Since its origin more than 2,000 years ago, Mahayana Buddhism has diverged into many schools with a vast range of doctrines and practices.
It is difficult to make any blanket statements about Mahayana that hold true for all of Mahayana. For example, many Mahayana schools offer a devotional path for laypeople, but others are primarily monastic. Some are centered on a meditation practice, while others have replaced meditation with chanting and prayer.
To define Mahayana, it is useful to understand how it is distinctive from the other major school of Buddhism, Theravada.
The Enlightenment of All Beings
While Theravada emphasizes individual enlightenment, Mahayana emphasizes the enlightenment of all beings. The Mahayana ideal is to become a bodhisattva who strives to liberate all beings from the cycle of birth and death.
Beneath the bodhisattva ideal is an understanding of the doctrine of anatman -- the nature of the self -- that differs from that of Theravada. Very basically, Theravada considers anatman to mean that an individual's ego or personality is a fetter and delusion.
Once freed of this delusion, the individual may enjoy the bliss of Nirvana.
Mahayana, on the other hand, considers all physical forms to be void of intrinsic self (a teaching called shunyata, which means "emptiness") and individual autonomy to be a delusion. Therefore, according to Mahayana, individual enlightenment is not possible. The ideal in Mahayana is to enable all beings to be enlightened together, not only out of a sense of compassion, but because we cannot separate ourselves from each other.
Connected to shunyata is the teaching that Buddha-nature is the immutable and eternal nature of all beings, a teaching not found in Theravada. Exactly how Buddha-nature is understood varies somewhat from one Mahayana school to another. Some explain it as a seed or potential; others see it as fully manifested but unrecognized because of our delusions.
The Mahayana doctrine of the Trikaya says that each Buddha has three bodies. These are called the dharmakaya, sambogakaya and nirmanakaya. Very simply, dharmakaya is the body of absolute truth, sambogakaya is the body that experiences the bliss of enlightenment, and nirmanakaya is the body that manifests in the world.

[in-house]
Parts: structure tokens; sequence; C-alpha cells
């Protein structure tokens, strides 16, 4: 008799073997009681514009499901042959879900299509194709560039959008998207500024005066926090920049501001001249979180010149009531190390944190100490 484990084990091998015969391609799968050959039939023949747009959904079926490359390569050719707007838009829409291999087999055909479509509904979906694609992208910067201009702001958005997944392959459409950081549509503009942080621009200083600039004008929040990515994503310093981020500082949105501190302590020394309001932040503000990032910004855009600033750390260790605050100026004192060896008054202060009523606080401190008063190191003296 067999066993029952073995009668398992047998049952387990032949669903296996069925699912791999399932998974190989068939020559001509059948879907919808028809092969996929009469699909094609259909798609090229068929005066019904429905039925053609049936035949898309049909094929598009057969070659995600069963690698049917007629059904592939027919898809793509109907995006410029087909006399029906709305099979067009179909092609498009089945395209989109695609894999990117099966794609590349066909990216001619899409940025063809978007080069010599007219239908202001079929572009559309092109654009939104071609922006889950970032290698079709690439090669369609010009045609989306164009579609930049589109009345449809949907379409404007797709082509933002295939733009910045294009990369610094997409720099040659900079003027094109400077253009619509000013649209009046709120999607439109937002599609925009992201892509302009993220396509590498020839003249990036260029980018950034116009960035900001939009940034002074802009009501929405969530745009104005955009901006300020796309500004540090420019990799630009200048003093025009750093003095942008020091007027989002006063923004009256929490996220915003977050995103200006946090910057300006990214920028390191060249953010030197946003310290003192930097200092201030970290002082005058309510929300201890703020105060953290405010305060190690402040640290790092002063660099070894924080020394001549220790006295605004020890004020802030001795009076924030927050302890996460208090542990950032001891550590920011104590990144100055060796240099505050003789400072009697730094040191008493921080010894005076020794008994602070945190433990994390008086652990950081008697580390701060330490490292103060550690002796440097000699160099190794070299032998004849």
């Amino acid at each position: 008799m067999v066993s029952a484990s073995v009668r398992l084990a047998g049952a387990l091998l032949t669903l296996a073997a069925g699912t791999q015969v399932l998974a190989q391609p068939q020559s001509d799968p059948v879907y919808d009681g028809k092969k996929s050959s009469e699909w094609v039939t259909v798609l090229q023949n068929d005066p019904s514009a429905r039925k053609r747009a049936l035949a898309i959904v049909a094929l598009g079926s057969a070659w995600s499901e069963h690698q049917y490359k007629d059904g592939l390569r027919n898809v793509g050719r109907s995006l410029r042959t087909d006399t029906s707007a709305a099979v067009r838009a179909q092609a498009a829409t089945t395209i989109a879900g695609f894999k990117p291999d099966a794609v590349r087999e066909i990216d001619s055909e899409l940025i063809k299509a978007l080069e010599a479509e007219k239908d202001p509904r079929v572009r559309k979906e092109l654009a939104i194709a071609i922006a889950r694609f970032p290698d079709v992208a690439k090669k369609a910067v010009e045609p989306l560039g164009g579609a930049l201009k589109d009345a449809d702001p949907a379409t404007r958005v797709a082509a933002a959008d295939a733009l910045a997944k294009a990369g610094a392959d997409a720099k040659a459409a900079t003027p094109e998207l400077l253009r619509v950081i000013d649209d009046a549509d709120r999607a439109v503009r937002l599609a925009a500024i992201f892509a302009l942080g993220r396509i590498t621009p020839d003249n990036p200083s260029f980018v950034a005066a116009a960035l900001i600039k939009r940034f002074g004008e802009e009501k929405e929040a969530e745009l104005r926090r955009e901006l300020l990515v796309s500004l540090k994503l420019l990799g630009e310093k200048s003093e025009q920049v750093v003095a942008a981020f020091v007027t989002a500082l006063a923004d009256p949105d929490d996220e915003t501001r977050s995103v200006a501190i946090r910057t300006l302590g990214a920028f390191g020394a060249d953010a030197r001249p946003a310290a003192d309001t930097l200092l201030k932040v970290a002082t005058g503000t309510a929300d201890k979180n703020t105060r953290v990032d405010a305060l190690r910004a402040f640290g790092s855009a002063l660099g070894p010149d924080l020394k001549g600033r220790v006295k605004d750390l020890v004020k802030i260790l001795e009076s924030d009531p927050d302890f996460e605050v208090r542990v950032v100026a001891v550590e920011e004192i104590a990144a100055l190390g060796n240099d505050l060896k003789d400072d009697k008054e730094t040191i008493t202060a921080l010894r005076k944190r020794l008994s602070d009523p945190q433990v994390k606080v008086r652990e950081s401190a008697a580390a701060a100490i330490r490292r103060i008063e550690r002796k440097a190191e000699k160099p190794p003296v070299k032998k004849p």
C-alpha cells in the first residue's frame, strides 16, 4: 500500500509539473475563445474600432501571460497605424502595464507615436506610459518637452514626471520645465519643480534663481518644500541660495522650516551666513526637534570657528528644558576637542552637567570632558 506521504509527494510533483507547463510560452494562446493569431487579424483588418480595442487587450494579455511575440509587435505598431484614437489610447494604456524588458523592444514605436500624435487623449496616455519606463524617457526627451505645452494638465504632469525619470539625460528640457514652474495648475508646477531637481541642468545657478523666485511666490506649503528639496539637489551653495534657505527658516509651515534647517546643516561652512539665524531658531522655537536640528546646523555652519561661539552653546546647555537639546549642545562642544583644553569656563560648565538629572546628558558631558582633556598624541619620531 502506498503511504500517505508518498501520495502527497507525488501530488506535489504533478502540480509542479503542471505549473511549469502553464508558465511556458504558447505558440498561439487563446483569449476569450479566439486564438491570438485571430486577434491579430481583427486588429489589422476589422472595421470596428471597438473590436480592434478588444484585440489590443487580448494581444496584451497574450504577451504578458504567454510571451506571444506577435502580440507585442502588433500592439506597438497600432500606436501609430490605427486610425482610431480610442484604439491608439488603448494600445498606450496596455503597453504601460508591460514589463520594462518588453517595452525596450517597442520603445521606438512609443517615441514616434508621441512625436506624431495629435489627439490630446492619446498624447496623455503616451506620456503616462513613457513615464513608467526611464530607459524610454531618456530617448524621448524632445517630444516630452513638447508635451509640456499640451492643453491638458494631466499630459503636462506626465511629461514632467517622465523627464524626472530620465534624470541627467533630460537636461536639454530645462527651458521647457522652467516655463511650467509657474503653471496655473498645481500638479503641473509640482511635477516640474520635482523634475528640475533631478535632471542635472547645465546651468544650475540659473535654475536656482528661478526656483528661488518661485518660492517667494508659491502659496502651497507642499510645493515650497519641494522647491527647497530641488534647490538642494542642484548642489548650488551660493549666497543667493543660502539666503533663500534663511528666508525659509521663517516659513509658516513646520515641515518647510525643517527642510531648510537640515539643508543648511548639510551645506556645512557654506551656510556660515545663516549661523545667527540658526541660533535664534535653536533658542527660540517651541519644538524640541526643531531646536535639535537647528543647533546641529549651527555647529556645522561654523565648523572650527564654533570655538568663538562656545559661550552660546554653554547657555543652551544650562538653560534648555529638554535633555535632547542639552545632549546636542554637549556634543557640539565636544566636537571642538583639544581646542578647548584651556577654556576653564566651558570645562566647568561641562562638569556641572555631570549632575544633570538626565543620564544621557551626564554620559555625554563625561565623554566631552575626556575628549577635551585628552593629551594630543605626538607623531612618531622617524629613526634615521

Another way to understand the Trikaya is to think of the dharmakaya as the absolute nature of all beings, sambogakaya as the blissful experience of enlightenment, and nirmanakaya as the embodiment of dharmakaya in human form.
Most schools of Mahayana acknowledge the Tripitaka to be a collection of the teachings of the historical Buddha. However, Mahayana has developed a large canon of sutras and other texts that Theravada does not recognize as legitimate. Not all Mahayana sutras are recognized by all Mahayana schools, however.
Mahayana literature features myriad iconic characters generally missing from Theravada literature. These include bodhisattvas, demons, protective divinities, and various spirits, plus the transcendent (dharmakaya and sambogakaya) and earthly (nirmanakaya) Buddhas (see The Triyaka, above).
Pali Versus Sanskrit
Mahayana Buddhism uses the Sanskrit rather than the Pali form of common terms; for example, sutra instead of sutta; dharma instead of dhamma.
A Note on Vajrayana
Vajrayana is a school of Buddhism that combines elements of Hindu yoga with Buddhist teachings. It is most closely associated with Tibetan Buddhism. Sometimes Vajrayana is presented as a third vehicle along with Theravada and Mahayana. However, all of the features of Mahayana listed above also apply to Varjayana. For that reason, Vajrayana is most often considered a variation or extension of Mahayana.
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